This is the list on http://www.uscis.gov.  I assume that they did not receive separate measles, mumps, and rubella vaccines, since those of us who wanted those vaccines were told that they are only available as the combined MMR. 

  • Hepatitis A
  • Hepatitis B
  • Influenza
  • Influenza type b (Hib)
  • Measles
  • Meningococcal
  • Mumps
  • Pneumococcal
  • Pertussis
  • Polio
  • Rotavirus
  • Rubella
  • Tetanus and diphtheria toxoids
  • Varicella

 

 

You might want to ask any immigrant friends, neighbors, colleagues, etc., what their experience was.

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#7 of 55 Old 01-08-2013, 10:06 AM
 
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I think from a public policy standpoint it is good to vaccinate infants for Hep B.  I also think Hep B is misunderstood as only transmitted sexually and through drug use, which is not the absolute truth.  HEp B is different than HIV and can live outside the body much longer, and as such, has more risk. 

 

I personally have been vaccinated for Hep B as has my husband.  We made the decision to vaccinate our child.  I had planned to wait until 2 months, but he got the first dose at birth.  Our reasons were we both work with higher risk categories.  I work with college students, I don't know there status, they don't always have the greatest hygiene, and they don't take the best care of themselves.  They are in my office, and occasionally so is my child.  I want the protection.  My husband works with substance abusers as a couneslor so that population is obviously high risk.

 

I just don't think it is as clear as :  my baby won't be having sex or using IV drug use.

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#8 of 55 Old 01-08-2013, 12:57 PM - Thread Starter
 
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Just a reminder this is in the Mindful vaccination forum. I placed it here because I was interested in the opinions of people who find value in vaccination in general.

Different countries have different risks for diseases like hep b. I don't find "meh, we don't do it and we're fine" to be a compelling argument. THOUSANDS of children a year (18 thousand) were infected with hep b before they started vaccinating children. Regardless I how much fun you want to make of the idea of transmission to and between children, it happens.

As for immigrants, it's hardly as if everyone immigrates legally. The reality is there is a real risk of infection in the us for a variety of reasons. Hep b is I think the biggest viral cause of serious death and disease short of the flu.

These kinds of arguments over the basic facts are what I was trying to avoid by putting this here.
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#9 of 55 Old 01-08-2013, 04:16 PM
 
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Just a reminder this is in the Mindful vaccination forum. I placed it here because I was interested in the opinions of people who find value in vaccination in general.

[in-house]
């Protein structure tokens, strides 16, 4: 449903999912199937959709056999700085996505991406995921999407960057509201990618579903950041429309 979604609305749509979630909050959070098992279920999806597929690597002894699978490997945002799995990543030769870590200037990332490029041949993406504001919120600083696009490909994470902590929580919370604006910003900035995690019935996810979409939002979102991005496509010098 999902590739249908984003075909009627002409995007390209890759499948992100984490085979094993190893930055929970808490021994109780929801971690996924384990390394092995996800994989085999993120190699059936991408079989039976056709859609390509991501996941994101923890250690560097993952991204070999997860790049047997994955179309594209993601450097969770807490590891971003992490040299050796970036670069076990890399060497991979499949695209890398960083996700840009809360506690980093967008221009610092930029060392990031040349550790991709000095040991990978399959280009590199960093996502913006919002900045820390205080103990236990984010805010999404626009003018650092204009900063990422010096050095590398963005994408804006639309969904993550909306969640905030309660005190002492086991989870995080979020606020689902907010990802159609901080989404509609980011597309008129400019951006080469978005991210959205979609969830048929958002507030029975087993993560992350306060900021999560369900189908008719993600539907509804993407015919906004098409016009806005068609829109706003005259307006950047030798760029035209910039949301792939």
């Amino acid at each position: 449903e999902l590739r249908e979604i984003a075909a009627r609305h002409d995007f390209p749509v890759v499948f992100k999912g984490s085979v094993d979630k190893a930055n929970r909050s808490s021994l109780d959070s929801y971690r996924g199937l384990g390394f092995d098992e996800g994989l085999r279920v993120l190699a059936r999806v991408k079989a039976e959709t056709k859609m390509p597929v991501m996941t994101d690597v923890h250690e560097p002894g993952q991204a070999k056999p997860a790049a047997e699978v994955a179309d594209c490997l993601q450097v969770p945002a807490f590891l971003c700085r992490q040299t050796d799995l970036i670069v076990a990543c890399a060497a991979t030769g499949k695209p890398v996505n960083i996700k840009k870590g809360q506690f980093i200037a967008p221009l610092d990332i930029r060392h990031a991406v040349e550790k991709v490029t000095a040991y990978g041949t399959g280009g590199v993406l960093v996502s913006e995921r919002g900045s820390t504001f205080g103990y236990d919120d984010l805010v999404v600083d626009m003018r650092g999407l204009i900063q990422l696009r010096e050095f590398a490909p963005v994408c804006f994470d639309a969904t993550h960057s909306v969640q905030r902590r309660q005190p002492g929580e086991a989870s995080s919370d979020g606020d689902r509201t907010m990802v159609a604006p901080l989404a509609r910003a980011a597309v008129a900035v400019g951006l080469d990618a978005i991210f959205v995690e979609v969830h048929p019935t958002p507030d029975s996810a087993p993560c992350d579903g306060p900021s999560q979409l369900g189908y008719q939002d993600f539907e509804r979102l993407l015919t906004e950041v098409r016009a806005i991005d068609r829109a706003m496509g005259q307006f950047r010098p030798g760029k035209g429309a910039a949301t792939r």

Different countries have different risks for diseases like hep b. I don't find "meh, we don't do it and we're fine" to be a compelling argument. THOUSANDS of children a year (18 thousand) were infected with hep b before they started vaccinating children. Regardless I how much fun you want to make of the idea of transmission to and between children, it happens.
As for immigrants, it's hardly as if everyone immigrates legally. The reality is there is a real risk of infection in the us for a variety of reasons. Hep b is I think the biggest viral cause of serious death and disease short of the flu.
These kinds of arguments over the basic facts are what I was trying to avoid by putting this here.

 

I wasn't making fun of transmission between children. I was pointing out that in other western countries, with similar infectious disease rates and standards of health care (which I've always assumed Canada to have), transmission between young children is apparently not an issue and thus the hep B vaccine does not appear on the schedule until much later. The question was asked about public health policy. I provided one example of a country that does not routinely vaccinate infants (varying by province obviously) and yet it does not seem to be a public health issue outside of the higher risk groups.

 

Interesting how even if we see the merit in some vaccines, as I do, if I am critical of hep B, then I am apparently against vaccination in general. I suppose I cannot answer a question in this forum asking for opinions on health policy, if I point out that 1) many immigrants are screened for hep B and thus the "dirty immigrant card" is a misnomer for those of us who migrated legally and 2) that other countries do not vaccinate infants for hep B at infancy but later and it does not seem to impact upon their infection rates. I don't know. I thought these would be the types of issues one would want to investigate further to understand some of the variables around hep B vaccination for infants. 

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#10 of 55 Old 01-08-2013, 04:25 PM - Thread Starter
 
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My response was not directed specifically at you.

 

What are the rates of hep b infection in children in canada?

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#11 of 55 Old 01-08-2013, 04:28 PM
 
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I could look it up for you, but seeing as PHAC is notoriously slow at updating their online data (last reports I saw on Notifiable Diseases online was from 2006), then I doubt it will be up to date. At least the Aussies update their surveillance reports by the quarter.